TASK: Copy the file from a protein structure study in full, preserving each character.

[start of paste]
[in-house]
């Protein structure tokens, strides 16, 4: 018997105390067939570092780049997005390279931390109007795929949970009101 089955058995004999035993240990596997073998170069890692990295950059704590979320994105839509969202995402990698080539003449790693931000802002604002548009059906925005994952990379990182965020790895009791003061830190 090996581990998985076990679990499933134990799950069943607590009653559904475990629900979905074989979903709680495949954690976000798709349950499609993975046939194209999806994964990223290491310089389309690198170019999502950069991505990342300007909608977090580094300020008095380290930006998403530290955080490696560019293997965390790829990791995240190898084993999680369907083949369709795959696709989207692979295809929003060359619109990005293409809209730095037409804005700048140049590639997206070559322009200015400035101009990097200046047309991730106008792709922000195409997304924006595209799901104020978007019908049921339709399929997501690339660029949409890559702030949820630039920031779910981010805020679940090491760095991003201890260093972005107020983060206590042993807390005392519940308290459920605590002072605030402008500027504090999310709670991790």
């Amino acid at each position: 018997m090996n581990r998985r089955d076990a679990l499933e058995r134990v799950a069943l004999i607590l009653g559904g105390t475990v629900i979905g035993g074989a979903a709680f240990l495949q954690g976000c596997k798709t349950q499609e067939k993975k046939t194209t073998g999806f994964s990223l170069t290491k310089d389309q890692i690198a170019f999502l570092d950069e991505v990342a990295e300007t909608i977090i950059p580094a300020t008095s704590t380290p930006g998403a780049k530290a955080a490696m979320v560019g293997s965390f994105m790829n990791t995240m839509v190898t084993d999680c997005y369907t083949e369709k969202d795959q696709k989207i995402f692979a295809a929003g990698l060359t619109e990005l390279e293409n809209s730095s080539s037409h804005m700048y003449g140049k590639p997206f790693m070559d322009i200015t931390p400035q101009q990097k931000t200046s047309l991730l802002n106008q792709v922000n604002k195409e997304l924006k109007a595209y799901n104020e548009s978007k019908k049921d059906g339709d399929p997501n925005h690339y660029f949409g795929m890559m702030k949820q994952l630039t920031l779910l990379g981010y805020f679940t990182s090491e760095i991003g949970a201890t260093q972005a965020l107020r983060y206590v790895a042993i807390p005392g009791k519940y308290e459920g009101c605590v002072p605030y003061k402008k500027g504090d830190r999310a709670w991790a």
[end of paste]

[in-house]
């Protein structure tokens, strides 16, 4: 018997105390067939570092780049997005390279931390109007795929949970009101 089955058995004999035993240990596997073998170069890692990295950059704590979320994105839509969202995402990698080539003449790693931000802002604002548009059906925005994952990379990182965020790895009791003061830190 090996581990998985076990679990499933134990799950069943607590009653559904475990629900979905074989979903709680495949954690976000798709349950499609993975046939194209999806994964990223290491310089389309690198170019999502950069991505990342300007909608977090580094300020008095380290930006998403530290955080490696560019293997965390790829990791995240190898084993999680369907083949369709795959696709989207692979295809929003060359619109990005293409809209730095037409804005700048140049590639997206070559322009200015400035101009990097200046047309991730106008792709922000195409997304924006595209799901104020978007019908049921339709399929997501690339660029949409890559702030949820630039920031779910981010805020679940090491760095991003201890260093972005107020983060206590042993807390005392519940308290459920605590002072605030402008500027504090999310709670991790």
């Amino acid at each position: 018997m090996n581990r998985r089955d076990a679990l499933e058995r134990v799950a069943l004999i607590l009653g559904g105390t475990v629900i979905g035993g074989a979903a709680f240990l495949q954690g976000c596997k798709t349950q499609e067939k993975k046939t194209t073998g999806f994964s990223l170069t290491k310089d389309q890692i690198a170019f999502l570092d950069e991505v990342a990295e300007t909608i977090i950059p580094a300020t008095s704590t380290p930006g998403a780049k530290a955080a490696m979320v560019g293997s965390f994105m790829n990791t995240m839509v190898t084993d999680c997005y369907t083949e369709k969202d795959q696709k989207i995402f692979a295809a929003g990698l060359t619109e990005l390279e293409n809209s730095s080539s037409h804005m700048y003449g140049k590639p997206f790693m070559d322009i200015t931390p400035q101009q990097k931000t200046s047309l991730l802002n106008q792709v922000n604002k195409e997304l924006k109007a595209y799901n104020e548009s978007k019908k049921d059906g339709d399929p997501n925005h690339y660029f949409g795929m890559m702030k949820q994952l630039t920031l779910l990379g981010y805020f679940t990182s090491e760095i991003g949970a201890t260093q972005a965020l107020r983060y206590v790895a042993i807390p005392g009791k519940y308290e459920g009101c605590v002072p605030y003061k402008k500027g504090d830190r999310a709670w991790a």